by Julie Anne Lytle
[Below is an excerpt from Faith Formation 4.0: Introducing an Ecology of Faith in a Digital Age based on Julie’s concept of story-keeping, story-sharing, and story-sharing.]
Stories are important. They can entertain and educate. They can record information about cultures, time periods, and places. They can communicate understandings, meanings, and significances. They can inspire identity, purpose, and belonging. They can connect individuals and shape them as a community. They hold the memory of who we have been as well as orient and guide who we are becoming. They can cultivate a spirit of corporate responsibility. From a constructivist educator’s perspective, they create our world and worldview.
For Christians, the stories of God’s presence in history are the ground from which religion emerges and the means by which Christian faith continues as faith communities claim their story-keeping, story-sharing, and story-making functions. Story-keeping occurs as faithful people collect and maintain the wisdom of their tradition. This action defines and orients a community’s beliefs and actions. Story-sharing communicates a vision of life with God and invites others into the Christian understanding of it. When defined by The Way, these counter-cultural actions both form disciples and invite others into discipleship. Story-making moves faith into action, putting beliefs into practice, and adding our witness to the Christian story. by interacting with and supporting one another, individuals in a faith community deepen their relationships as they prayerfully engage challenging ideas and issues, gain a vision of life greater than themselves, and go out into the world seeking to create and enact it. The result is that new members and longtime adherents are informed about, formed in, and transformed by faith primarily by their participation in it. By practicing faith, new members and longtime adherents also add to the Christian story, keeping it fresh and alive.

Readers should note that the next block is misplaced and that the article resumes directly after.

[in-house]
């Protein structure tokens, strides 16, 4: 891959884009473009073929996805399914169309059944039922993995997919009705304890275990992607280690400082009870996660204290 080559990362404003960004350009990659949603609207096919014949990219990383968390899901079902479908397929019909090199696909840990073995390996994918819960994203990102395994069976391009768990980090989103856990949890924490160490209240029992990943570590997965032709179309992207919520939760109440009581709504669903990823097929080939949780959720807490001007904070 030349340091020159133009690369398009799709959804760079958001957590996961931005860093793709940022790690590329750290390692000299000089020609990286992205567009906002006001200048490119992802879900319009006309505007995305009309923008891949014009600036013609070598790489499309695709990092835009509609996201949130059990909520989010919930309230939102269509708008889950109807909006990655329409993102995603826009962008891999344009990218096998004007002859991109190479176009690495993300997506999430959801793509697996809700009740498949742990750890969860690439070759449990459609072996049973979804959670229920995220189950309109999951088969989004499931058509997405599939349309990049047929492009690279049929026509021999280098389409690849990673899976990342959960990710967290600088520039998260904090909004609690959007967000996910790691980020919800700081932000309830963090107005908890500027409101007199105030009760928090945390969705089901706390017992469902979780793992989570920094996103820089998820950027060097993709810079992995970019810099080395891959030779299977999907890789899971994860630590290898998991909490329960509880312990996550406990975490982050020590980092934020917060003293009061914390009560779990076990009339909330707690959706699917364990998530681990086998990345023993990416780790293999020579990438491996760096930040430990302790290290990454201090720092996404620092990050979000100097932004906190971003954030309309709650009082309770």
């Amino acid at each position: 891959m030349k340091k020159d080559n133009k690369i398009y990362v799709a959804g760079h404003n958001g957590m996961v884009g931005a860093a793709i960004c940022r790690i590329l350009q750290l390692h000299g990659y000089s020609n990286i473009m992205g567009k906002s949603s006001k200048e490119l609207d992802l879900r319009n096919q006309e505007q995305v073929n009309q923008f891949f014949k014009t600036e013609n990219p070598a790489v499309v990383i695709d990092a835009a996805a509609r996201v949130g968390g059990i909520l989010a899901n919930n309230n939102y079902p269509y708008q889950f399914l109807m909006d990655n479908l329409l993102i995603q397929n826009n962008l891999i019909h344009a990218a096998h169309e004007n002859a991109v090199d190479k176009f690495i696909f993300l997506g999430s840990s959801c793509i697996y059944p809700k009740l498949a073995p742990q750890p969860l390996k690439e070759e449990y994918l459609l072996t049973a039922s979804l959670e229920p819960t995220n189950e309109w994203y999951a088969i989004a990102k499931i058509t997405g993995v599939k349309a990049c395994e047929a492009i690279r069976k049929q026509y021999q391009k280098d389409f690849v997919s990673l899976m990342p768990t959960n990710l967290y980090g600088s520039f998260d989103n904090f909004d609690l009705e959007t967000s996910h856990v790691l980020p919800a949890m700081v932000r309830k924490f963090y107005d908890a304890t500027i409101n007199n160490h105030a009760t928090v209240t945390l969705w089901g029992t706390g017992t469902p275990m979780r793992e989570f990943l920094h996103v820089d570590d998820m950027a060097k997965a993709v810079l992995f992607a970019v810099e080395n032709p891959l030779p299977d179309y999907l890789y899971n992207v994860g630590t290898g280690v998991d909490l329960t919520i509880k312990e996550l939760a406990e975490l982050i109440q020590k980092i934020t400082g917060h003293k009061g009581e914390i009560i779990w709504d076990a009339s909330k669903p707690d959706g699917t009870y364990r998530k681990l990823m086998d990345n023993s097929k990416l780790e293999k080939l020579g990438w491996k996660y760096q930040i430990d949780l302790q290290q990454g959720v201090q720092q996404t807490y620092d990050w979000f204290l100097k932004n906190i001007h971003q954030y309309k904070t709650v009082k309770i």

It is important to recognize the shift that occurs in this cycle of story-keeping, story-sharing, and story-making. The content of the stories – information about Christ and the community that follows his teachings – become the foundation of a way of being and of being transformed for future generations. By hearing the Christian message and learning communal mores, all members of the community claim a Christian identity, embody Christian beliefs, and give witness to their faith in a way that, ideally, invites others to join them.
This is a relational process. Disciples share the responsibility – individually and collectively – to pass on Jesus’ message. Having heard the gospel and experienced it through another’s witness, new members embrace the Way – becoming church, and, in turn, sharing it with others. The gospel is not a message simply to be preached, it is a way to live and to inspire others as it is enacted; by living the message, disciples are formed by and become the media by which the gospel is heard. The medium is the message. Evangelization and formation are a circle of conversion through which faith communities proclaim the good news and make Christians.
Are your community’s faith formation efforts to invite and “make” disciples focused on Christ (mission centered) or making denominational members?
Julie Anne Lytle combines academic training in journalism/advertising, theology, and religious education with professional experience as a producer working with all forms of media, and pastoral experience working in congregational, diocesan and university settings. The author of Faith Formation 4.0: Introducing an Ecology of Faith in a Digital Age (2013: Morehouse Publishing) you can join the conversation at her website, Faith Formation 4.0.